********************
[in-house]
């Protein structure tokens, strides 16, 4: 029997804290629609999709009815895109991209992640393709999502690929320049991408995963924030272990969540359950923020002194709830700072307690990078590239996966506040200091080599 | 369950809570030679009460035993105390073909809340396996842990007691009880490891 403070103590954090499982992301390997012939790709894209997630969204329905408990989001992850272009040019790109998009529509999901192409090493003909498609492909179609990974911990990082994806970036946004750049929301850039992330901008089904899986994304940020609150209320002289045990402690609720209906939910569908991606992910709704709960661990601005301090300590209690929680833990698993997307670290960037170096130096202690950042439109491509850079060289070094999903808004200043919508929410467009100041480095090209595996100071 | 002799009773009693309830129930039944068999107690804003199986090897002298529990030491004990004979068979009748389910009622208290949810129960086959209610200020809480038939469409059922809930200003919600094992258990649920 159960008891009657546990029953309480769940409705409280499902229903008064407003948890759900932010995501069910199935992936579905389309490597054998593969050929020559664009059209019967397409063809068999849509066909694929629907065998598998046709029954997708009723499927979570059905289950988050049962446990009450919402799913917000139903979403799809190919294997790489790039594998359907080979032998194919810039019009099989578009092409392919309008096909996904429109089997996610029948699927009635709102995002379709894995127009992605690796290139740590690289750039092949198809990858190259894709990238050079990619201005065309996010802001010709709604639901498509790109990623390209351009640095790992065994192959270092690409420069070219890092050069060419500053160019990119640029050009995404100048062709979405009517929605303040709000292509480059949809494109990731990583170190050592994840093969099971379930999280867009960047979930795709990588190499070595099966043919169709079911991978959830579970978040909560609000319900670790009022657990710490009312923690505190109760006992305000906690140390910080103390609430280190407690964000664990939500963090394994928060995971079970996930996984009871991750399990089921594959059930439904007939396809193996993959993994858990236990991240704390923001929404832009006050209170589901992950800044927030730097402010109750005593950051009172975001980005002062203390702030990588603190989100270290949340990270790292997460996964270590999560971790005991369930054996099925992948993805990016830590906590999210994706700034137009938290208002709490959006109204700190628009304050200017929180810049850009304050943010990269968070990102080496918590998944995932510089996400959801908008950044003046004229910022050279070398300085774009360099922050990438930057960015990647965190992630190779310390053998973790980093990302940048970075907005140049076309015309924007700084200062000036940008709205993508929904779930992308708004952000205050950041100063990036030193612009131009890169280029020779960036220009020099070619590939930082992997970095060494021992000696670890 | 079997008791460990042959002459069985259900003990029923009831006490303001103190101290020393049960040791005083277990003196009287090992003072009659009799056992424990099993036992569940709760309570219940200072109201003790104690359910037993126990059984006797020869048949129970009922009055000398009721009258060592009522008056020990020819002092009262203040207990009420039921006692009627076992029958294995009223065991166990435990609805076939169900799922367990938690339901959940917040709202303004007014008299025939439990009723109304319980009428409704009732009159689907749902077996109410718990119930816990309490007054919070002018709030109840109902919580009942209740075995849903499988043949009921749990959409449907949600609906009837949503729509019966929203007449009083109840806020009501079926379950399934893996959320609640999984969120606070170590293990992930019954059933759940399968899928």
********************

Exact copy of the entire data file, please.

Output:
[in-house]
């Protein structure tokens, strides 16, 4: 029997804290629609999709009815895109991209992640393709999502690929320049991408995963924030272990969540359950923020002194709830700072307690990078590239996966506040200091080599 | 369950809570030679009460035993105390073909809340396996842990007691009880490891 403070103590954090499982992301390997012939790709894209997630969204329905408990989001992850272009040019790109998009529509999901192409090493003909498609492909179609990974911990990082994806970036946004750049929301850039992330901008089904899986994304940020609150209320002289045990402690609720209906939910569908991606992910709704709960661990601005301090300590209690929680833990698993997307670290960037170096130096202690950042439109491509850079060289070094999903808004200043919508929410467009100041480095090209595996100071 | 002799009773009693309830129930039944068999107690804003199986090897002298529990030491004990004979068979009748389910009622208290949810129960086959209610200020809480038939469409059922809930200003919600094992258990649920 159960008891009657546990029953309480769940409705409280499902229903008064407003948890759900932010995501069910199935992936579905389309490597054998593969050929020559664009059209019967397409063809068999849509066909694929629907065998598998046709029954997708009723499927979570059905289950988050049962446990009450919402799913917000139903979403799809190919294997790489790039594998359907080979032998194919810039019009099989578009092409392919309008096909996904429109089997996610029948699927009635709102995002379709894995127009992605690796290139740590690289750039092949198809990858190259894709990238050079990619201005065309996010802001010709709604639901498509790109990623390209351009640095790992065994192959270092690409420069070219890092050069060419500053160019990119640029050009995404100048062709979405009517929605303040709000292509480059949809494109990731990583170190050592994840093969099971379930999280867009960047979930795709990588190499070595099966043919169709079911991978959830579970978040909560609000319900670790009022657990710490009312923690505190109760006992305000906690140390910080103390609430280190407690964000664990939500963090394994928060995971079970996930996984009871991750399990089921594959059930439904007939396809193996993959993994858990236990991240704390923001929404832009006050209170589901992950800044927030730097402010109750005593950051009172975001980005002062203390702030990588603190989100270290949340990270790292997460996964270590999560971790005991369930054996099925992948993805990016830590906590999210994706700034137009938290208002709490959006109204700190628009304050200017929180810049850009304050943010990269968070990102080496918590998944995932510089996400959801908008950044003046004229910022050279070398300085774009360099922050990438930057960015990647965190992630190779310390053998973790980093990302940048970075907005140049076309015309924007700084200062000036940008709205993508929904779930992308708004952000205050950041100063990036030193612009131009890169280029020779960036220009020099070619590939930082992997970095060494021992000696670890 | 079997008791460990042959002459069985259900003990029923009831006490303001103190101290020393049960040791005083277990003196009287090992003072009659009799056992424990099993036992569940709760309570219940200072109201003790104690359910037993126990059984006797020869048949129970009922009055000398009721009258060592009522008056020990020819002092009262203040207990009420039921006692009627076992029958294995009223065991166990435990609805076939169900799922367990938690339901959940917040709202303004007014008299025939439990009723109304319980009428409704009732009159689907749902077996109410718990119930816990309490007054919070002018709030109840109902919580009942209740075995849903499988043949009921749990959409449907949600609906009837949503729509019966929203007449009083109840806020009501079926379950399934893996959320609640999984969120606070170590293990992930019954059933759940399968899928």